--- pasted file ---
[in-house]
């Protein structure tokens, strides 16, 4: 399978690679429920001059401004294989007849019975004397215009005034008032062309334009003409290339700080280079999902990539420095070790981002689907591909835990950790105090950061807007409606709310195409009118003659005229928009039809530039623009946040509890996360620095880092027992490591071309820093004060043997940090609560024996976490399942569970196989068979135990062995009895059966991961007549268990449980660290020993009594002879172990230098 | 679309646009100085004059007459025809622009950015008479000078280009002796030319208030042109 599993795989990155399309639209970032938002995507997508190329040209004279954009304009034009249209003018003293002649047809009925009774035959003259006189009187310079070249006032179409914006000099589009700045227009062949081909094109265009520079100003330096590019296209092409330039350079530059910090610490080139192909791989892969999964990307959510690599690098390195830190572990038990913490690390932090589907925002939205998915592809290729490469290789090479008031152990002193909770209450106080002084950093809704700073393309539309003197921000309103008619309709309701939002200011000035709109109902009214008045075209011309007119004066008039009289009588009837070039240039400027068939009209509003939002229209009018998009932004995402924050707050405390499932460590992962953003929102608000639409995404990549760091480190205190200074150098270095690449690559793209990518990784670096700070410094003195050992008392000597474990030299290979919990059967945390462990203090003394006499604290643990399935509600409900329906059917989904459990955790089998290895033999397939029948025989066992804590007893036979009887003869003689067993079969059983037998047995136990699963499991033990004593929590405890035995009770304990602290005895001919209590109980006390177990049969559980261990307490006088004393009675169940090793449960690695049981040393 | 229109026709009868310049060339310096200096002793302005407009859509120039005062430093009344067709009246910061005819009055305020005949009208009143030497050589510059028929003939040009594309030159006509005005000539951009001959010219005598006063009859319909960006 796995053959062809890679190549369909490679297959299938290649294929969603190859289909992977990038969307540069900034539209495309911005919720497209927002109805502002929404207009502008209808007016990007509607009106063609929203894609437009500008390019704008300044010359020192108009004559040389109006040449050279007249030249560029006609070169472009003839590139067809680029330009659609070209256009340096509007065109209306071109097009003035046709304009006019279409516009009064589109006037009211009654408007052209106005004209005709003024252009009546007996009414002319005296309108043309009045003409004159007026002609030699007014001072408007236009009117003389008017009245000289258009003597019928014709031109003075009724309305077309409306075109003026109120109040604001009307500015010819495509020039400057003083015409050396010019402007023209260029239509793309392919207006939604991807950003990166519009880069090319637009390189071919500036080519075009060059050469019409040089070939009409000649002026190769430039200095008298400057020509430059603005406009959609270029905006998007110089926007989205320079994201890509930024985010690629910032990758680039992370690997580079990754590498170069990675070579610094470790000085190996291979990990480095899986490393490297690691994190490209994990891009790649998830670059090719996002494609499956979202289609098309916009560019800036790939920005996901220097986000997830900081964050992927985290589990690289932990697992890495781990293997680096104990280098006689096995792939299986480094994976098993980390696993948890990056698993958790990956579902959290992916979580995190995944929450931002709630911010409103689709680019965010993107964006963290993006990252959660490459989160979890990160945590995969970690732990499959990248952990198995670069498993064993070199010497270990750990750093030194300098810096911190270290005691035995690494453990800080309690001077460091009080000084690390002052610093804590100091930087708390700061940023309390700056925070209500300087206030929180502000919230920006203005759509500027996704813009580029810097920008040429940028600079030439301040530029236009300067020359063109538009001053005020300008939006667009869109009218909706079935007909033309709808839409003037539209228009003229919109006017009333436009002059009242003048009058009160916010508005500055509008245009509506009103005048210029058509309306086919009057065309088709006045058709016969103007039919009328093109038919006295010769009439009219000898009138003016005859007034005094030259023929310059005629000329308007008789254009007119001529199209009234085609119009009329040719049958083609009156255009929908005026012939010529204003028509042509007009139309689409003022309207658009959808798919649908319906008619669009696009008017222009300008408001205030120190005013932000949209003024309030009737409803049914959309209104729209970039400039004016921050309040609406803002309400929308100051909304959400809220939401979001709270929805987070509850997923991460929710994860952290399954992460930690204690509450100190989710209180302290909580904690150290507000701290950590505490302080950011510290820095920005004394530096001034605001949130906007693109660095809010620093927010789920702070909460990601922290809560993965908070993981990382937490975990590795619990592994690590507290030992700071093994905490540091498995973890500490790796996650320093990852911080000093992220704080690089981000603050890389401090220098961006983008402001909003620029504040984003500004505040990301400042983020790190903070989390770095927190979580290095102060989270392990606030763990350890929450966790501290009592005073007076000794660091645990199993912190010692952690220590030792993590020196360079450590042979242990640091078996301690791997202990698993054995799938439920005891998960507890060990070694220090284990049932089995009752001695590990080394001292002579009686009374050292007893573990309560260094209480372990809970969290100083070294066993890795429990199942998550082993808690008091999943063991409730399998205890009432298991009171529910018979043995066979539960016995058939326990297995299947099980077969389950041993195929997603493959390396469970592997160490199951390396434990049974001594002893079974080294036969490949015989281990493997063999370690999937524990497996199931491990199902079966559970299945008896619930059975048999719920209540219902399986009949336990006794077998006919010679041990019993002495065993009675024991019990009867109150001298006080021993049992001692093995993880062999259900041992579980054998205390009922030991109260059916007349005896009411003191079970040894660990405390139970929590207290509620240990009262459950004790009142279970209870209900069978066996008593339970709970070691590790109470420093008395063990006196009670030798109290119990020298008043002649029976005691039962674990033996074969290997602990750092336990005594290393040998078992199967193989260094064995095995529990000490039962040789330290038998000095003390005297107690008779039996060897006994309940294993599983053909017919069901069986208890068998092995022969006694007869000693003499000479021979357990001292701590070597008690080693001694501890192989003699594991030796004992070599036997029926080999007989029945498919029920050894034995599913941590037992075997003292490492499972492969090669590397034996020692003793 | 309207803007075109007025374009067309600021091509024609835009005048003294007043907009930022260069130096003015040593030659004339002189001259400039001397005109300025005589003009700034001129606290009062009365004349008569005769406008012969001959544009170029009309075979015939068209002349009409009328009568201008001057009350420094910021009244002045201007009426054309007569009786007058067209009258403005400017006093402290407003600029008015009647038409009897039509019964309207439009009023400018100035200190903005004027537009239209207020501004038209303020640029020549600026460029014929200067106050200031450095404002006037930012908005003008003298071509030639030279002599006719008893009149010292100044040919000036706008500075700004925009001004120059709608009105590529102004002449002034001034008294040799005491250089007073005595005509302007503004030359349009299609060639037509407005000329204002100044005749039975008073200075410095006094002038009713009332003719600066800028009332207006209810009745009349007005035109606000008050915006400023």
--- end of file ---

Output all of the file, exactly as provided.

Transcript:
[in-house]
């Protein structure tokens, strides 16, 4: 399978690679429920001059401004294989007849019975004397215009005034008032062309334009003409290339700080280079999902990539420095070790981002689907591909835990950790105090950061807007409606709310195409009118003659005229928009039809530039623009946040509890996360620095880092027992490591071309820093004060043997940090609560024996976490399942569970196989068979135990062995009895059966991961007549268990449980660290020993009594002879172990230098 | 679309646009100085004059007459025809622009950015008479000078280009002796030319208030042109 599993795989990155399309639209970032938002995507997508190329040209004279954009304009034009249209003018003293002649047809009925009774035959003259006189009187310079070249006032179409914006000099589009700045227009062949081909094109265009520079100003330096590019296209092409330039350079530059910090610490080139192909791989892969999964990307959510690599690098390195830190572990038990913490690390932090589907925002939205998915592809290729490469290789090479008031152990002193909770209450106080002084950093809704700073393309539309003197921000309103008619309709309701939002200011000035709109109902009214008045075209011309007119004066008039009289009588009837070039240039400027068939009209509003939002229209009018998009932004995402924050707050405390499932460590992962953003929102608000639409995404990549760091480190205190200074150098270095690449690559793209990518990784670096700070410094003195050992008392000597474990030299290979919990059967945390462990203090003394006499604290643990399935509600409900329906059917989904459990955790089998290895033999397939029948025989066992804590007893036979009887003869003689067993079969059983037998047995136990699963499991033990004593929590405890035995009770304990602290005895001919209590109980006390177990049969559980261990307490006088004393009675169940090793449960690695049981040393 | 229109026709009868310049060339310096200096002793302005407009859509120039005062430093009344067709009246910061005819009055305020005949009208009143030497050589510059028929003939040009594309030159006509005005000539951009001959010219005598006063009859319909960006 796995053959062809890679190549369909490679297959299938290649294929969603190859289909992977990038969307540069900034539209495309911005919720497209927002109805502002929404207009502008209808007016990007509607009106063609929203894609437009500008390019704008300044010359020192108009004559040389109006040449050279007249030249560029006609070169472009003839590139067809680029330009659609070209256009340096509007065109209306071109097009003035046709304009006019279409516009009064589109006037009211009654408007052209106005004209005709003024252009009546007996009414002319005296309108043309009045003409004159007026002609030699007014001072408007236009009117003389008017009245000289258009003597019928014709031109003075009724309305077309409306075109003026109120109040604001009307500015010819495509020039400057003083015409050396010019402007023209260029239509793309392919207006939604991807950003990166519009880069090319637009390189071919500036080519075009060059050469019409040089070939009409000649002026190769430039200095008298400057020509430059603005406009959609270029905006998007110089926007989205320079994201890509930024985010690629910032990758680039992370690997580079990754590498170069990675070579610094470790000085190996291979990990480095899986490393490297690691994190490209994990891009790649998830670059090719996002494609499956979202289609098309916009560019800036790939920005996901220097986000997830900081964050992927985290589990690289932990697992890495781990293997680096104990280098006689096995792939299986480094994976098993980390696993948890990056698993958790990956579902959290992916979580995190995944929450931002709630911010409103689709680019965010993107964006963290993006990252959660490459989160979890990160945590995969970690732990499959990248952990198995670069498993064993070199010497270990750990750093030194300098810096911190270290005691035995690494453990800080309690001077460091009080000084690390002052610093804590100091930087708390700061940023309390700056925070209500300087206030929180502000919230920006203005759509500027996704813009580029810097920008040429940028600079030439301040530029236009300067020359063109538009001053005020300008939006667009869109009218909706079935007909033309709808839409003037539209228009003229919109006017009333436009002059009242003048009058009160916010508005500055509008245009509506009103005048210029058509309306086919009057065309088709006045058709016969103007039919009328093109038919006295010769009439009219000898009138003016005859007034005094030259023929310059005629000329308007008789254009007119001529199209009234085609119009009329040719049958083609009156255009929908005026012939010529204003028509042509007009139309689409003022309207658009959808798919649908319906008619669009696009008017222009300008408001205030120190005013932000949209003024309030009737409803049914959309209104729209970039400039004016921050309040609406803002309400929308100051909304959400809220939401979001709270929805987070509850997923991460929710994860952290399954992460930690204690509450100190989710209180302290909580904690150290507000701290950590505490302080950011510290820095920005004394530096001034605001949130906007693109660095809010620093927010789920702070909460990601922290809560993965908070993981990382937490975990590795619990592994690590507290030992700071093994905490540091498995973890500490790796996650320093990852911080000093992220704080690089981000603050890389401090220098961006983008402001909003620029504040984003500004505040990301400042983020790190903070989390770095927190979580290095102060989270392990606030763990350890929450966790501290009592005073007076000794660091645990199993912190010692952690220590030792993590020196360079450590042979242990640091078996301690791997202990698993054995799938439920005891998960507890060990070694220090284990049932089995009752001695590990080394001292002579009686009374050292007893573990309560260094209480372990809970969290100083070294066993890795429990199942998550082993808690008091999943063991409730399998205890009432298991009171529910018979043995066979539960016995058939326990297995299947099980077969389950041993195929997603493959390396469970592997160490199951390396434990049974001594002893079974080294036969490949015989281990493997063999370690999937524990497996199931491990199902079966559970299945008896619930059975048999719920209540219902399986009949336990006794077998006919010679041990019993002495065993009675024991019990009867109150001298006080021993049992001692093995993880062999259900041992579980054998205390009922030991109260059916007349005896009411003191079970040894660990405390139970929590207290509620240990009262459950004790009142279970209870209900069978066996008593339970709970070691590790109470420093008395063990006196009670030798109290119990020298008043002649029976005691039962674990033996074969290997602990750092336990005594290393040998078992199967193989260094064995095995529990000490039962040789330290038998000095003390005297107690008779039996060897006994309940294993599983053909017919069901069986208890068998092995022969006694007869000693003499000479021979357990001292701590070597008690080693001694501890192989003699594991030796004992070599036997029926080999007989029945498919029920050894034995599913941590037992075997003292490492499972492969090669590397034996020692003793 | 309207803007075109007025374009067309600021091509024609835009005048003294007043907009930022260069130096003015040593030659004339002189001259400039001397005109300025005589003009700034001129606290009062009365004349008569005769406008012969001959544009170029009309075979015939068209002349009409009328009568201008001057009350420094910021009244002045201007009426054309007569009786007058067209009258403005400017006093402290407003600029008015009647038409009897039509019964309207439009009023400018100035200190903005004027537009239209207020501004038209303020640029020549600026460029014929200067106050200031450095404002006037930012908005003008003298071509030639030279002599006719008893009149010292100044040919000036706008500075700004925009001004120059709608009105590529102004002449002034001034008294040799005491250089007073005595005509302007503004030359349009299609060639037509407005000329204002100044005749039975008073200075410095006094002038009713009332003719600066800028009332207006209810009745009349007005035109606000008050915006400023």